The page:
We diverted on our route to Granada for a brief stop at Gaudix. Spain has the largest
European population of cave dwellers and one of those areas is in Gaudix. In stark contrast to the natural backdrop of ocher-coloured, craggy cliffs, are the whitewashed chimneys of the troglodyte dwellings. The dwellings are not made from natural cavities, but are in fact man made by digging the caves from the soft sandstone rocks.
Although Gaudix is where most tourists come to see these man-made cave dwellings, you can also see them from the main highway and also in many of the little towns surrounding Gaudix, but with a smaller concentration and less touristy.
Gaudix was originally a Roman town where silver was mined. It’s importance rose during Arab reign as it provided a natural pass between the coast and the city of Granada and this is why the Moorish fortress was built to protect it.
Although there was cave dwellers back during the Arab occupation, it was after the Christian reconquest that an influx of cave dwelling took place. When the Moors lost power and feared persecution, they fled the cities and established their homes in dwellings like those found in Gaudix and the surrounding hills.
It is estimated that around 10 000 people are living in caves. Why would you live in a cave you may ask? There are actually some advantages, like a constant year round termperature of about 20 degrees, so while the temperature reaches 40 degrees outside in the summer and it regularly snows in the winter, the cave is the perfect temperature. Another advantage is the natural insulation provided by a cave making it a quiet home.
The hills surrounding Gaudix are littered with older, abandoned caves, evidence of a simpler past, where the caves were little more than rooms with simple doors and windows and unpainted.
Today most of the caves are modernised with electricity, running water and all the normal domestic appliances. Some cave dwellings have been extended out from the caves adding extra rooms and patios and some are even fitted with marble floors. The further from the centre of town, the more isolated the homes are, with only the odd chimney, door or window which can be seen.
There are a few miradors around town that offer views over the chimney swept landscape, although some are a little tricky to find. To reach one of the miradors in the centre of the troglodyte homes, you have to walk past a few homes and we were invited in to have a look, be aware that there will be a charge for the opportunity.
Some of the more elaborate dwellings below the mirador
After visiting Gaudix we had a bit of time before we could check into our apartment in Granada, so we decided to stick with the cave dwellings and visit Sacromonte as well. I must say driving the very, very narrow, windy, uphill streets of Sacromonte, requires not only nerves of steel, but constant folding mirrors in and out and both the driver and passengers looking for oncoming traffic. Parking is a premium and I can’t image summer, but it does mean you don’t have to walk the steep streets.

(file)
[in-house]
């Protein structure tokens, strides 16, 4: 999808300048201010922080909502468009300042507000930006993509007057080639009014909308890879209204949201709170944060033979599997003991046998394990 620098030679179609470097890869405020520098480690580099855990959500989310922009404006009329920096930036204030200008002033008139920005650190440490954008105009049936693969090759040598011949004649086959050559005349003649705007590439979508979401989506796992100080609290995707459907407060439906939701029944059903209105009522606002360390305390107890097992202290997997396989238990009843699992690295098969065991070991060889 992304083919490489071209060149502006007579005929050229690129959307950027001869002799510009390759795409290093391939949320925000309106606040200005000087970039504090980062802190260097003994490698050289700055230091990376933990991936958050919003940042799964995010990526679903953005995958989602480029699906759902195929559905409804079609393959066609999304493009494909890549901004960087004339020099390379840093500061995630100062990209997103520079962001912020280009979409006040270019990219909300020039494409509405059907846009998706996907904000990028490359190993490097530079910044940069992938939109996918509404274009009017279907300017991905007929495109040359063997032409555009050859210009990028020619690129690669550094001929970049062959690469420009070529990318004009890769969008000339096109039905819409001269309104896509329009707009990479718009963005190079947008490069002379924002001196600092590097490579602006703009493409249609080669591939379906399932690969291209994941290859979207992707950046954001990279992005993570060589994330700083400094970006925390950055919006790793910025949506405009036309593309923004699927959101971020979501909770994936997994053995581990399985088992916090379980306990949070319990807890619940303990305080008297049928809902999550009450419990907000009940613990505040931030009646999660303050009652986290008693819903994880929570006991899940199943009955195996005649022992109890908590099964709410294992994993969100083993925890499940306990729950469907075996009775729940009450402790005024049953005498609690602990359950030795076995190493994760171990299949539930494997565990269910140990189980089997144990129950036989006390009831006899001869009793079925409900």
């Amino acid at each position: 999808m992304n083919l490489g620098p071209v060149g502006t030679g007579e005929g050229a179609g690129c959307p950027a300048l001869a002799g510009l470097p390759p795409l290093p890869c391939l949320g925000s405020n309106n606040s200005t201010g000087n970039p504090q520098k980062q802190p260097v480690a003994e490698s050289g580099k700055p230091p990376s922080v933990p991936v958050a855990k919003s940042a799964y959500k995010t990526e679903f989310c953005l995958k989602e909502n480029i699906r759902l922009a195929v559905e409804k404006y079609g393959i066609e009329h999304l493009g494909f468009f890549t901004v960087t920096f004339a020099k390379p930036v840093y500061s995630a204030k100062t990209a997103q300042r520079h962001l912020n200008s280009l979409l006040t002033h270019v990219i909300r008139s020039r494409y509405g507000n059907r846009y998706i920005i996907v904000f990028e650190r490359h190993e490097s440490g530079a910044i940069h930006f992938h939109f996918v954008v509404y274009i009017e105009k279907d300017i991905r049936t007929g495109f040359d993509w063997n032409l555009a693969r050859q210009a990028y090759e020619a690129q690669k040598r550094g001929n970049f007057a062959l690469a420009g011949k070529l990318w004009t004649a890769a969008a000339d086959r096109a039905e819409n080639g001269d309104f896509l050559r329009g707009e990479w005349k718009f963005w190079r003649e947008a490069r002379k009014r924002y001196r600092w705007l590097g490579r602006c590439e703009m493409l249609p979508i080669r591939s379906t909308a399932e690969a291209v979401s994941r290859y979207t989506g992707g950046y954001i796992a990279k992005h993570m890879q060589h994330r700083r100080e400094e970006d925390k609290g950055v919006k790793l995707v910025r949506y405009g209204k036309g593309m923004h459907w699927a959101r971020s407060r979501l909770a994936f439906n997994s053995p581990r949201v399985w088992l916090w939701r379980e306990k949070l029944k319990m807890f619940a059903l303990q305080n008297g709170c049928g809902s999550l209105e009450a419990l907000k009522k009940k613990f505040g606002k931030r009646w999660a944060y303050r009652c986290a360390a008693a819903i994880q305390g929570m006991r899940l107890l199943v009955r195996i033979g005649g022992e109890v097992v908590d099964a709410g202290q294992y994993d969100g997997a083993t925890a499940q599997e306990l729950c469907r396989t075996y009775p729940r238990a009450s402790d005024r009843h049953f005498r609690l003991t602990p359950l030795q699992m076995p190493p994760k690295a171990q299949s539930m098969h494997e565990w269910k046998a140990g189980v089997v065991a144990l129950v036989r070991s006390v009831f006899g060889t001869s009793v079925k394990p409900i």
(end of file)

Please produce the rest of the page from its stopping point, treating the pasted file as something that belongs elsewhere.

Sacromonte is far more touristy and less authentic than Gaudix, but if you don’t have a car or the time to make a side trip, it will still give you an idea of cave living. Sacromonte is the original home to the gypsies who settled in the area after the Christian reconquist in 1492. It is believed that in the 16th century, when the Jewish and Muslim populations were driven from Granada city, that they began to build their own individual and unique caves and mixed with the nomadic gypsies adopting some of their customs. The area became the home for those marginalised, who couldn’t live within the city walls.
The Cave House Museum of Sacromonte
The museum has used 11 caves to re-create what life was like living in the caves, but also to display the typical trades and crafts that were carried out by the gypsies.
There are caves that illustrate the layout of the kitchen, always at the front of the house, a bedroom and animal quarters. What was interesting was that sometimes the animals would be kept in an adjoining room to those living in the house, with the purpose of sharing the animal’s warmth and their smell no doubt. Apparently chickens and pigs were kept in separate caves, it was only the horses and donkeys that lived close to the owners. If the owners where really lucky, they also had a room to store all their tools and equipment.
Along with the caves illustrating the home-life of gypsies, there are also caves showing their crafts and trades. Some of the crafts shown are basket weaving, pottery, weaving, metal work and information on Flamenco.
Tourist Information on the Cave House Museum of Sacromonte:
5 euros per person, groups of 10 or more people the price is reduced to 3 euros
- Winter (October 15 to March 14): From 10 am to 6 pm (Monday to Sunday)
- Summer (March 15 to October 14): From 10 a.m. to 8 p.m. (Monday to Sunday)